Poem by Herbert Nehrlich
Equipped with my own, well-trained Schnauzer
and one of gunsmiths' best, a Mauser
I stepped into the hornets' nest
had thought aggression would be best.
Her mind was almost gone by now
those bastards knew exactly how
they could turn upside down her thinking
and in the end she would be sinking
along with all the other ones
my answer would be dog and guns.
The Bishop came right to the door
and asked what I had come here for.
He waved a bible at my face
and preached that this was God's own place.
That all the disciples had come
because religion was for dumb
and stupid folks in misery
and that this was her place to be.
Too tired of the whole charade
the applications I had made
to all the right authorities
(I nearly had gone on my knees) ,
I told him that I'd come for her
and no one ever would deter
me from my purpose here today
alone I would not go away.
A huge gorilla with a beard
now in the background had appeared.
Held in his hand a bowie knife
with which to threaten now my life.
My bullet was a nine-three-five
the bishop smiled when still alive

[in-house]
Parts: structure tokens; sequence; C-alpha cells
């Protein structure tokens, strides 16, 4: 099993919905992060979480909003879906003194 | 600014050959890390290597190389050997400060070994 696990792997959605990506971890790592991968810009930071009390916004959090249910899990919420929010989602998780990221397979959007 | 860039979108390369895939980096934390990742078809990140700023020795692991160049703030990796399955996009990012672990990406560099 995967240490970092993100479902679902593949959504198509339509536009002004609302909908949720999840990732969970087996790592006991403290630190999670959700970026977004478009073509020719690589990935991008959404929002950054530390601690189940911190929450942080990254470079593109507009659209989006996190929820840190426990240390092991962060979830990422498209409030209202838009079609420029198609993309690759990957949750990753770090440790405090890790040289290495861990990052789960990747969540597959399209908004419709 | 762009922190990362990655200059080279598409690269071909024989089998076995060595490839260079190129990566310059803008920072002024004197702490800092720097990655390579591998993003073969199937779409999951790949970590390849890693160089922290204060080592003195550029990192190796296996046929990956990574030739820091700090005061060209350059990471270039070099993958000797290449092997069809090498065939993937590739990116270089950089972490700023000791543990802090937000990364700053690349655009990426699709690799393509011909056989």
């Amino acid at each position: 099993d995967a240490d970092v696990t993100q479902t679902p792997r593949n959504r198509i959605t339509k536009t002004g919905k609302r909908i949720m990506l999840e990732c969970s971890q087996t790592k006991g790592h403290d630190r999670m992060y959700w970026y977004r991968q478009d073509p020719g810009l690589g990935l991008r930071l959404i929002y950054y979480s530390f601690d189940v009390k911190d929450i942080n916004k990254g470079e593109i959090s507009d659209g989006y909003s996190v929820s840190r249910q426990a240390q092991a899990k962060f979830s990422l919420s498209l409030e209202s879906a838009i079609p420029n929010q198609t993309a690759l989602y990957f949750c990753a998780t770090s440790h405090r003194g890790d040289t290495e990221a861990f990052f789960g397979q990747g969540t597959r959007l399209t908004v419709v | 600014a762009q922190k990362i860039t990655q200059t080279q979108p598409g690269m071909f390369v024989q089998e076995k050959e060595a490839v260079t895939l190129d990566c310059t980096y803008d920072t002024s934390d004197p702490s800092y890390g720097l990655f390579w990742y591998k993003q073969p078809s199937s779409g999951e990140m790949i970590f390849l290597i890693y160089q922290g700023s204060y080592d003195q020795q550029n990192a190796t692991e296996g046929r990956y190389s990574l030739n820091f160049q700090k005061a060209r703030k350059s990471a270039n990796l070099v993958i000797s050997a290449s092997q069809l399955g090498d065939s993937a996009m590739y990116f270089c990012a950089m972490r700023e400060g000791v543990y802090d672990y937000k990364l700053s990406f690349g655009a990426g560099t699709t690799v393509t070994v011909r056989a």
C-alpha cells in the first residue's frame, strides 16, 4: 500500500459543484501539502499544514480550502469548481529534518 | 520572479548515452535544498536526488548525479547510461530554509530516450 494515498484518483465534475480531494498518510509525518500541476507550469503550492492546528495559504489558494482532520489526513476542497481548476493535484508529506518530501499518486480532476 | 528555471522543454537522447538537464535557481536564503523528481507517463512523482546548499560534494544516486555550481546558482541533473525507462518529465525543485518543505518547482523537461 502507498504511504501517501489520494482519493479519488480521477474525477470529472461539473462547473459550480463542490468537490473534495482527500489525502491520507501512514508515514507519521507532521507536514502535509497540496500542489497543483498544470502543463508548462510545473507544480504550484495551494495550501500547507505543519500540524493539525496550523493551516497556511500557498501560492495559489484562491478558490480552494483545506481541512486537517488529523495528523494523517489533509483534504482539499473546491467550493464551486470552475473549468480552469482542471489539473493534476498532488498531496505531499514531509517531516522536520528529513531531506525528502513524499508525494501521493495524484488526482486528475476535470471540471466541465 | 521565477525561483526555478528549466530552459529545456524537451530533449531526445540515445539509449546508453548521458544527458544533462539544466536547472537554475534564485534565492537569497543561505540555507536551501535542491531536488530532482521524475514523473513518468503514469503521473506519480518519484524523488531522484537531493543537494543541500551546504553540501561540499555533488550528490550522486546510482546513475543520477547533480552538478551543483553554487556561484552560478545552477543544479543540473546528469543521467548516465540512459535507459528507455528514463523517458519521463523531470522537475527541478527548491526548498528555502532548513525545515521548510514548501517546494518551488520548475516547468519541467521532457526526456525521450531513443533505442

but when a shocking hole sprung up
he fell and spilled his coffee cup
slumped to the floor to sleep the sleep
that should be given to a creep.
Four more came now, they all were running
they carried automatics, stunning
and holding hollow-point big slugs
I dropped myself and then those thugs
when from behind a curtain 'water'
the word was spoken by my daughter.
I ran, my heart was in my hand
as anyone would understand
and found her on a prayer stool
surrounded by a crimson pool
and at her feet were two more guys
it took a bit to realise
that she had bought only a scratch
in this uneven righteous match.
It must have been a shot from me
that brought the bishop to his knee
and went through walls so paperthin
my girl now looked with a wide grin
at my concern and silly fretting,
it was attention she was getting.
Before we left she showed the book
that she had held and which then took
the impact of the bullet's force
my Mauser had been its true source.
Said she that God had walked with her
that nothing bad could thus occur
and now, that her old mates were dead
she would get rest at home in bed
and marshall within days her strength
to measure and extend the length
of our house to make a church.
The altar would be near the birch
down by the mossy, stony brook.
And then she handed me the book.
When we arrived at home for dinner
she sat me down, called me a sinner
and looked into my eyes to find
the Dad who always had been kind
and could be swayed by his own girl.
I said, 'we'll give this thing a whirl.'
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